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Coatings & surface treatment The amazing spider-material


Medical devices might just be the beginning for spider silk. A recent application analysis in the journal e-Polymers suggests that it could be used in everything from parachutes to concrete. The authors divide the potential applications into five categories: ■Textiles: Spider silk is like silk, but better. Cloth made from spider silk is lightweight, resilient and breathable, as well as having strong water absorption and UV resistance capabilities. The authors believe that promoting spider silk- spinning technologies could revolutionise the clothing industry.


■Medical devices: The authors highlight spider silk’s biocompatibility and note that it is well-suited to be used in prosthetics, as well to support or even replace ligaments and skin.


■Military: Body armour and parachutes made from spider silk fibres should be able to achieve increased performance at less weight. Using cobweb structures can also help absorb impact forces and help improve the strength of the material for use in tanks, aircraft, satellites and the reinforced structures of military buildings.


■Materials: The strength of spider silk fibres should mean it could be used to replace the steel bars in concrete, greatly reducing the weight of buildings. As synthetic spider silk is resistant to humidity and cold, and will not rust, it is especially suitable for building bridges and other important infrastructure. Applying spider silk materials in the automotive industry could also help reduce vehicle weight, while improving tyre performance and chassis strength.


■Environmental protection: Spider silk-based nanocomposites are expected to replace some common plastics. Replacing plastic bags with bags made from spider silk proteins is a relatively quick and easy way of protecting the environment and reducing plastic waste.


Source: e-Polymers


Due to its microbe-free nature, spider silk can be used as a coating for medical implants to prevent infection and protect them from the immune system.


hypothesised that the shape of the silk fibres prevents bacteria from accessing nitrogen, which is necessary for their growth. To test the theory, the engineered spider silk was exposed to several species of biofilm-forming microbes, including superbug Staphylococcus aureus and fungal tyrant Candida albicans. The same experiment was performed on three other materials as controls – a silkworm protein, polycaprolactone plastic, and gelatine. Engineered spider silk emerged as the winner – it repelled the pathogens in all experiments, unlike the other materials.


Holding pattern


Atomic force microscopy helped explain why certain materials stave off bugs while others are quickly


colonised by them. “There are these hydrophobic islands within a hydrophilic surrounding,” explains Scheibel of the spider silk fibre. “But the distancing of these patches is too far off, so a tiny microbe can’t hold on to it.” In contrast, the other proteins tested have larger hydrophobic (water-repelling) regions, representing a more microbe-friendly surface. Therefore, it is the structure at the nanometre level that makes certain materials microbe-repellent, says Scheibel. He likens spider silk’s antimicrobial mechanism to a property exhibited by the lotus flower. The topography of this plant’s leaves causes water droplets to form spherical beads that simply bounce right off the surface.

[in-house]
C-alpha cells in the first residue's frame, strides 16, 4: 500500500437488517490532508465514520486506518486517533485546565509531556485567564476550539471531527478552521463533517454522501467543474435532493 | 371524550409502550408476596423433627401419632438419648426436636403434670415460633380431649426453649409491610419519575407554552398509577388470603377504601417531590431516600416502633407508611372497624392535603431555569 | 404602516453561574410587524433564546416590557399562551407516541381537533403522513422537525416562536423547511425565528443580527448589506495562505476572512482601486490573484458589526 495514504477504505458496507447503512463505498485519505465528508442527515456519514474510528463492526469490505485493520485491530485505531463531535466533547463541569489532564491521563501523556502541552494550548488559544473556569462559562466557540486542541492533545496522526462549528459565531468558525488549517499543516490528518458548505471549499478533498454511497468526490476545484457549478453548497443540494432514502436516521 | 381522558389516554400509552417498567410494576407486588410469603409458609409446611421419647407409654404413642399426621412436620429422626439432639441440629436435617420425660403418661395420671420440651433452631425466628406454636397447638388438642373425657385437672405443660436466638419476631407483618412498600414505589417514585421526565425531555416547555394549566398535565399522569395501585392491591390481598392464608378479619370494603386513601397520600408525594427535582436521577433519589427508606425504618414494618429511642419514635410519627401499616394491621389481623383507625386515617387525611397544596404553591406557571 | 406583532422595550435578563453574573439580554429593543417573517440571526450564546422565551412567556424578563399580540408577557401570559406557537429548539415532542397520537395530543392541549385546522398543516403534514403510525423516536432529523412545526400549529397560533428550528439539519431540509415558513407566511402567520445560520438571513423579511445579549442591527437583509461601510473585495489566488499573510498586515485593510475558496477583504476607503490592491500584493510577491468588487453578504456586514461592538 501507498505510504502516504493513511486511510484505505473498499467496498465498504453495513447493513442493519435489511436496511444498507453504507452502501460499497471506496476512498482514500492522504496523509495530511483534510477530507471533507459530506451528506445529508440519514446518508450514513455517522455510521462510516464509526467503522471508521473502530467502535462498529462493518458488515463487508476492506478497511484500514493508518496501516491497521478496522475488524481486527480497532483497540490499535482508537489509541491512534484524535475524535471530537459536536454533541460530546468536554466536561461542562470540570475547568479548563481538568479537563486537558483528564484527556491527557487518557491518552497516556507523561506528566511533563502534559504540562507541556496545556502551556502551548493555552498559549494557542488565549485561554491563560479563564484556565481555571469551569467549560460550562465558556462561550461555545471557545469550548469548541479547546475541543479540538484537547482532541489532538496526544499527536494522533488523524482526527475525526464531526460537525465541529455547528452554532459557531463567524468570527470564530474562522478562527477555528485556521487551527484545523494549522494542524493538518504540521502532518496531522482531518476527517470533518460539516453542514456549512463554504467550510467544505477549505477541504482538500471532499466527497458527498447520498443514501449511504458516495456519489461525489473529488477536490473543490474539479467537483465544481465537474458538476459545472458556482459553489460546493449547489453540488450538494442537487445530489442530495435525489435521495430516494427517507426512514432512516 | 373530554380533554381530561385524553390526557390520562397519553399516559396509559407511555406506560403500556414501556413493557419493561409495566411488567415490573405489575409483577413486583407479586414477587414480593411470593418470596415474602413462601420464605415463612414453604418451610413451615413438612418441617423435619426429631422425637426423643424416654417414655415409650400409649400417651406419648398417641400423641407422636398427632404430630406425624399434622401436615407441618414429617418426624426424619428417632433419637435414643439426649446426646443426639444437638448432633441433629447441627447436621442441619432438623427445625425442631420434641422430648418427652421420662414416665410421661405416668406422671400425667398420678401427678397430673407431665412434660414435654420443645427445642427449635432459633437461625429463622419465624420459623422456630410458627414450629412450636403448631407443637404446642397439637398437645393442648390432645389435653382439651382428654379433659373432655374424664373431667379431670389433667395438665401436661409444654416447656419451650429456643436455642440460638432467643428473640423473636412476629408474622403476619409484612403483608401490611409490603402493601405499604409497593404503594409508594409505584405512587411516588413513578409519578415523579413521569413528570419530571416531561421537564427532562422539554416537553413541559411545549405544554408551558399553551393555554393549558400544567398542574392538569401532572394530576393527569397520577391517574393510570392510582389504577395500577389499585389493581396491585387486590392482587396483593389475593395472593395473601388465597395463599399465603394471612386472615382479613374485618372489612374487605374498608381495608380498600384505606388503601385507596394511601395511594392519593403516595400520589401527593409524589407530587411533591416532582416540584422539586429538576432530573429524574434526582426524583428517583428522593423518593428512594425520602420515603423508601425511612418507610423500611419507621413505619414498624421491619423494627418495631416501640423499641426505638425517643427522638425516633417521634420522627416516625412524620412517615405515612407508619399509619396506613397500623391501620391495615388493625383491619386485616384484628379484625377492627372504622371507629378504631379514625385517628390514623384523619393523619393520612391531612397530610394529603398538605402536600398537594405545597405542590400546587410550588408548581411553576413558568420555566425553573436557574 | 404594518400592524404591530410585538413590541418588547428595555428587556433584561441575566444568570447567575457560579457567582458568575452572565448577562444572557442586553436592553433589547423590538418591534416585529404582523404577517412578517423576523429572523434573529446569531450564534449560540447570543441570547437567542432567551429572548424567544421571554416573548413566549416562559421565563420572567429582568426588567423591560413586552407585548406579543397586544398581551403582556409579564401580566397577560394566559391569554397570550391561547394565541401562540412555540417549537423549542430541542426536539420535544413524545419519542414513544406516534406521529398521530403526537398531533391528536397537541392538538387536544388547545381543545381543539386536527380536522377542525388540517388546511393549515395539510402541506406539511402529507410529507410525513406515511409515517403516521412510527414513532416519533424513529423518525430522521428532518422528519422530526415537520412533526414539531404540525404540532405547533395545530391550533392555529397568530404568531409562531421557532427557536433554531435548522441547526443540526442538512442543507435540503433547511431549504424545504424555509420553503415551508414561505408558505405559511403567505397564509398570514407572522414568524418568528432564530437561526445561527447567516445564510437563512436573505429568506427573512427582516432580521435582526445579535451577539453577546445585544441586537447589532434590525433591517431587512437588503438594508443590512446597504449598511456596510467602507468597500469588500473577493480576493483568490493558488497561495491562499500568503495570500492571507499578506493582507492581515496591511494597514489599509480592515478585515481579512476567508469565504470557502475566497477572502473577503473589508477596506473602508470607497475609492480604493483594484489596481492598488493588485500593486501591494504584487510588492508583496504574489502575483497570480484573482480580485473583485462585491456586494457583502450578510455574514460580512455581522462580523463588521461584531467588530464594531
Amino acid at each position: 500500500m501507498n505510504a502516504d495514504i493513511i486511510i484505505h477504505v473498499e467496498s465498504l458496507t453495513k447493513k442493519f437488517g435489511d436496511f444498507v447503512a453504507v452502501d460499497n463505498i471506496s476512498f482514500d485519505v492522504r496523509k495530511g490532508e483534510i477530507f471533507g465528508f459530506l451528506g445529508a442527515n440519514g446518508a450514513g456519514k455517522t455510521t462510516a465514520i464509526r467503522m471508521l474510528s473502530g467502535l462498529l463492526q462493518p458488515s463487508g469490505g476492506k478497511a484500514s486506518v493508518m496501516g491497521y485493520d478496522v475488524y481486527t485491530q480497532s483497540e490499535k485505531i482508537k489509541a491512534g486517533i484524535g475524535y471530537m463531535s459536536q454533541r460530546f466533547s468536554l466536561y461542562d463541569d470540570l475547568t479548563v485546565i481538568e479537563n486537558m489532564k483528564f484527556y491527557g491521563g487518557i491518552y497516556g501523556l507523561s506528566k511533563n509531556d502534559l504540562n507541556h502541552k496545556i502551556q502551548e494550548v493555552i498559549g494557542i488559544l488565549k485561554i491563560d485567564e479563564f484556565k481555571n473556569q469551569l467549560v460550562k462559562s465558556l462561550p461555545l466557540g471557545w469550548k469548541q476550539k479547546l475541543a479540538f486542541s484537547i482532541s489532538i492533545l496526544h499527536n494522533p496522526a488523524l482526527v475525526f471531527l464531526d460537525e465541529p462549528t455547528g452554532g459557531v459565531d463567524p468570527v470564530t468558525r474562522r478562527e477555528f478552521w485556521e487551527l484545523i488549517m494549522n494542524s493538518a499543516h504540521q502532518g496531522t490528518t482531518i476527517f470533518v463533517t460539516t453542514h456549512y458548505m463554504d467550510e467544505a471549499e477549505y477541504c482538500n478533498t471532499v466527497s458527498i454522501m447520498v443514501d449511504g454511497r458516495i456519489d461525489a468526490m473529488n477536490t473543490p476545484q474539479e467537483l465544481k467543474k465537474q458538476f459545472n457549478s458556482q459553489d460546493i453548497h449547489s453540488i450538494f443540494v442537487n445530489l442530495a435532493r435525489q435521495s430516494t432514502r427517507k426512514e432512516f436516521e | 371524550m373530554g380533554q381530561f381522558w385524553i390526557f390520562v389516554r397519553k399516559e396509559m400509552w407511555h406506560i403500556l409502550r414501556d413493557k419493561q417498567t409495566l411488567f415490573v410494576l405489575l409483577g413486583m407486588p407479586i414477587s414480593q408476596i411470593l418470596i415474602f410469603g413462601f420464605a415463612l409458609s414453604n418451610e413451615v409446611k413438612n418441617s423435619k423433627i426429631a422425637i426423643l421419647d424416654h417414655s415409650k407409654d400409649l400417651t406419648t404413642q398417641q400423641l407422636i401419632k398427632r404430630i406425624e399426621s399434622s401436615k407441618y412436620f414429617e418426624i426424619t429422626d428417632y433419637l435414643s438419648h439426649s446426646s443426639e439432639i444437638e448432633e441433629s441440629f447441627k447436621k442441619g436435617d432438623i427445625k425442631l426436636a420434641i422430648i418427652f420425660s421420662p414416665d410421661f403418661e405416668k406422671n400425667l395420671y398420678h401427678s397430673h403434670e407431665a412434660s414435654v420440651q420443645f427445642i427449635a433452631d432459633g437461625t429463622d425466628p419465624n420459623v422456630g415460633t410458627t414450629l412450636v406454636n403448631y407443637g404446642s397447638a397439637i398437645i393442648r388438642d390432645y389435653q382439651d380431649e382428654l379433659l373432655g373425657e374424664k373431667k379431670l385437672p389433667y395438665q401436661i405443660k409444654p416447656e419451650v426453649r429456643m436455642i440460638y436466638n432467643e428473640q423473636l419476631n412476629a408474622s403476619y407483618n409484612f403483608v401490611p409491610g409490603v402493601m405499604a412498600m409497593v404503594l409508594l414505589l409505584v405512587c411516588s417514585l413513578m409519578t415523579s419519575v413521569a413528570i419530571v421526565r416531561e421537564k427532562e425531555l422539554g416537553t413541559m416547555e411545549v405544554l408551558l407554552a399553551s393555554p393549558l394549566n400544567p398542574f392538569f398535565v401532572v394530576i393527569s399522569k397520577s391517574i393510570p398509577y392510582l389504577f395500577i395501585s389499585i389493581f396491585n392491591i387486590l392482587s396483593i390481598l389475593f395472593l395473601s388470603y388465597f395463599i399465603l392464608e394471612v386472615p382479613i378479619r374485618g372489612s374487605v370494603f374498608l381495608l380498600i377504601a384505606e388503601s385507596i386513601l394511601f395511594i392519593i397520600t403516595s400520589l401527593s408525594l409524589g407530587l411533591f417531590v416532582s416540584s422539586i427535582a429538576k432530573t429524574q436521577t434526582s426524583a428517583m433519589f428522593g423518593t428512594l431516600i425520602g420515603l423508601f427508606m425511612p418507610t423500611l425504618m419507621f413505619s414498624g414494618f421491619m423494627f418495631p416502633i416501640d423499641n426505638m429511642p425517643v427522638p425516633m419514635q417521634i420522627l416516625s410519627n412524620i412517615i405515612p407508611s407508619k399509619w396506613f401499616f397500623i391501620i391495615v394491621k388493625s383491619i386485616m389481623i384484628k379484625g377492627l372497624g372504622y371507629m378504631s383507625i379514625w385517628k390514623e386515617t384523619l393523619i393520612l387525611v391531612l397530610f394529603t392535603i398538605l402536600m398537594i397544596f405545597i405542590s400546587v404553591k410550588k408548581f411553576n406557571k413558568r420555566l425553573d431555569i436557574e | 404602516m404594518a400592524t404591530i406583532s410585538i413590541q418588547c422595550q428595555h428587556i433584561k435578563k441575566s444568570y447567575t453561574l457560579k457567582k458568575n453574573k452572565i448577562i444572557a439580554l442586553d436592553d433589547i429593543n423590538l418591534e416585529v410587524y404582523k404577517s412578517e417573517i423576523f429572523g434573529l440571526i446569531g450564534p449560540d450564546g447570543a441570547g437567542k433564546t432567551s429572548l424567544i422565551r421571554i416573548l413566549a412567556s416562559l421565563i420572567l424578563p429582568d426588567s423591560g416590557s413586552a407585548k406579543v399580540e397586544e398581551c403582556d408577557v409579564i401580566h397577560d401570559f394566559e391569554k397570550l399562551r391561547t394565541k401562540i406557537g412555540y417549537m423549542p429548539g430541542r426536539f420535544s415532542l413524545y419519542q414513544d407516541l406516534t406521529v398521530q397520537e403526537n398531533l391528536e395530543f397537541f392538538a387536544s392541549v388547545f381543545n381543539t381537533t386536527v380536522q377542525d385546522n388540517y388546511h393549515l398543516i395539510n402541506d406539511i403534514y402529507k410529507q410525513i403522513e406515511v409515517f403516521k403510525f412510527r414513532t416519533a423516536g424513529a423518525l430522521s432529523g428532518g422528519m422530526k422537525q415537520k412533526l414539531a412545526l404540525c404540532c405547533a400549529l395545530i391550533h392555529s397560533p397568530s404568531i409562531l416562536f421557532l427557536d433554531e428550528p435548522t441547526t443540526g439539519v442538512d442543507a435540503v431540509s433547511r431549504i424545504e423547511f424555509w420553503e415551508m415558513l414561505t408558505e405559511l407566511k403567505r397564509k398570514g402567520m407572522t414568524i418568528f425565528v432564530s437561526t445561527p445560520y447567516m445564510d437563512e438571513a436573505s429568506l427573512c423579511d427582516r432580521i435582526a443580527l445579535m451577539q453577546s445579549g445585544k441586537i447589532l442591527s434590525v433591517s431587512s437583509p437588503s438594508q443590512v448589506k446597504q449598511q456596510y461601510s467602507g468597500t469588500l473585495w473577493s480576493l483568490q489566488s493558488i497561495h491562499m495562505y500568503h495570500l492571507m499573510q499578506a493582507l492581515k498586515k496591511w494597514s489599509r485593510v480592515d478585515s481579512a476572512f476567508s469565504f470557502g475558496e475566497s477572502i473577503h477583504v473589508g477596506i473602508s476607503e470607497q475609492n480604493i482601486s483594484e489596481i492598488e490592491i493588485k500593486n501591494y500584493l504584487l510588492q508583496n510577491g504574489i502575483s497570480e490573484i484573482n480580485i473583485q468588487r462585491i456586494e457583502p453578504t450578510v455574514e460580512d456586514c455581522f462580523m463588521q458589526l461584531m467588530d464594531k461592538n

The Bayreuth researchers have so far tested the microbe-repellent function on two types of engineered spider silk materials. One is a fine coating, just a few nanometres thick, which could be used on medical devices. AMSilk already has a breast implant coating that was originally marketed to camouflage the device, so it is not challenged by the patient’s immune system. “At the beginning, we didn’t know why the silk coating was so beneficial for breast implant patients,” says Scheibel. “Now we know it is microbe-free. With any implantation, if you can prevent biofilm formation, that helps a lot during the healing process because you don’t get local inflammation.” He hopes the material will soon be used for wound dressings, skin replacements and other medical implants. The second spider silk formation, a three- dimensional hydrogel scaffold, could help advance tissue engineering research – which Scheibel is particularly excited about. Most other microbe- repelling materials are so effective at booting out bacteria that they repel all cells, including human ones. This limits their usefulness in tissue engineering. To see if that would be the case with spider silk, the team added a cell-binding motif known to enhance cell attachment. When the hydrogel was incubated with a human and bacterial cell culture for ten days, the human cells attached but there was no microbial contamination. “The human cells win and bind to the scaffold, while the bacteria are just washed away,” Scheibel sums up. “That means it’s bioselective. It allows the good guys to grow and the bad guys are kicked off.” The next step for the Bayreuth team is to work out how to 3D print the spider silk scaffold with the human cells already attached to its surface. The resulting structure could help rebuild damaged heart muscle and possibly even replace whole organs in the future. “It’s like building a house with all the furniture and the people living in it at the same time,” Scheibel reveals, suggesting we could soon be more grateful to our eight-legged housemates than we ever thought possible. ●


110 Medical Device Developments / www.nsmedicaldevices.com


www.epo.org


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